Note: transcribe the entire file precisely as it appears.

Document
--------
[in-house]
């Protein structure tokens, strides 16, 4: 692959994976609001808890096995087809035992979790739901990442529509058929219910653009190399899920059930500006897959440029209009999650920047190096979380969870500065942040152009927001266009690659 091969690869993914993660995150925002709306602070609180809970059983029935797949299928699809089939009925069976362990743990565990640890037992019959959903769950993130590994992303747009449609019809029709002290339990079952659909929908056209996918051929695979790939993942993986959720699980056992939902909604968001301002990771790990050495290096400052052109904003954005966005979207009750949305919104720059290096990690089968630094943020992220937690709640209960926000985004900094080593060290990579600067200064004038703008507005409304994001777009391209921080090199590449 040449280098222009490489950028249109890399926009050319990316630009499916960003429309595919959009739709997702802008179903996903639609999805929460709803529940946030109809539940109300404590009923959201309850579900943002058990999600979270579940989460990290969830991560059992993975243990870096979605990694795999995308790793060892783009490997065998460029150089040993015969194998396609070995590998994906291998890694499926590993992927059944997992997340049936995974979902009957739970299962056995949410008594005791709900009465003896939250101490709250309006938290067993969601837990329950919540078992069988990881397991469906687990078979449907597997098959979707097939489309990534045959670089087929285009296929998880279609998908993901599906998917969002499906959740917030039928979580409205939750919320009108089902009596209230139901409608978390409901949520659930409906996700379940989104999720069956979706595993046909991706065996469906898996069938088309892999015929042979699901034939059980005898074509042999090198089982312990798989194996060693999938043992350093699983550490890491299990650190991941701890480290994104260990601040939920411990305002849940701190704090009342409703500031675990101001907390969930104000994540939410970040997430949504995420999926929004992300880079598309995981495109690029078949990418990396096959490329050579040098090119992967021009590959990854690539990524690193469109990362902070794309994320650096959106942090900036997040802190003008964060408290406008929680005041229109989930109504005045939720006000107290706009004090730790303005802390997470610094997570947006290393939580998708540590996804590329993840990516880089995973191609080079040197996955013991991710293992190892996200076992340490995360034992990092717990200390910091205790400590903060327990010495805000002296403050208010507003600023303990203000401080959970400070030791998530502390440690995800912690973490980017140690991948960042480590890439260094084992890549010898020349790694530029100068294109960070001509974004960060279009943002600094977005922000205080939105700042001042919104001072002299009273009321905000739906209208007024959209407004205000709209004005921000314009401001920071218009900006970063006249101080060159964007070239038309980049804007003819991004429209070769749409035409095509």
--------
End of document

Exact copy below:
[in-house]
């Protein structure tokens, strides 16, 4: 692959994976609001808890096995087809035992979790739901990442529509058929219910653009190399899920059930500006897959440029209009999650920047190096979380969870500065942040152009927001266009690659 091969690869993914993660995150925002709306602070609180809970059983029935797949299928699809089939009925069976362990743990565990640890037992019959959903769950993130590994992303747009449609019809029709002290339990079952659909929908056209996918051929695979790939993942993986959720699980056992939902909604968001301002990771790990050495290096400052052109904003954005966005979207009750949305919104720059290096990690089968630094943020992220937690709640209960926000985004900094080593060290990579600067200064004038703008507005409304994001777009391209921080090199590449 040449280098222009490489950028249109890399926009050319990316630009499916960003429309595919959009739709997702802008179903996903639609999805929460709803529940946030109809539940109300404590009923959201309850579900943002058990999600979270579940989460990290969830991560059992993975243990870096979605990694795999995308790793060892783009490997065998460029150089040993015969194998396609070995590998994906291998890694499926590993992927059944997992997340049936995974979902009957739970299962056995949410008594005791709900009465003896939250101490709250309006938290067993969601837990329950919540078992069988990881397991469906687990078979449907597997098959979707097939489309990534045959670089087929285009296929998880279609998908993901599906998917969002499906959740917030039928979580409205939750919320009108089902009596209230139901409608978390409901949520659930409906996700379940989104999720069956979706595993046909991706065996469906898996069938088309892999015929042979699901034939059980005898074509042999090198089982312990798989194996060693999938043992350093699983550490890491299990650190991941701890480290994104260990601040939920411990305002849940701190704090009342409703500031675990101001907390969930104000994540939410970040997430949504995420999926929004992300880079598309995981495109690029078949990418990396096959490329050579040098090119992967021009590959990854690539990524690193469109990362902070794309994320650096959106942090900036997040802190003008964060408290406008929680005041229109989930109504005045939720006000107290706009004090730790303005802390997470610094997570947006290393939580998708540590996804590329993840990516880089995973191609080079040197996955013991991710293992190892996200076992340490995360034992990092717990200390910091205790400590903060327990010495805000002296403050208010507003600023303990203000401080959970400070030791998530502390440690995800912690973490980017140690991948960042480590890439260094084992890549010898020349790694530029100068294109960070001509974004960060279009943002600094977005922000205080939105700042001042919104001072002299009273009321905000739906209208007024959209407004205000709209004005921000314009401001920071218009900006970063006249101080060159964007070239038309980049804007003819991004429209070769749409035409095509």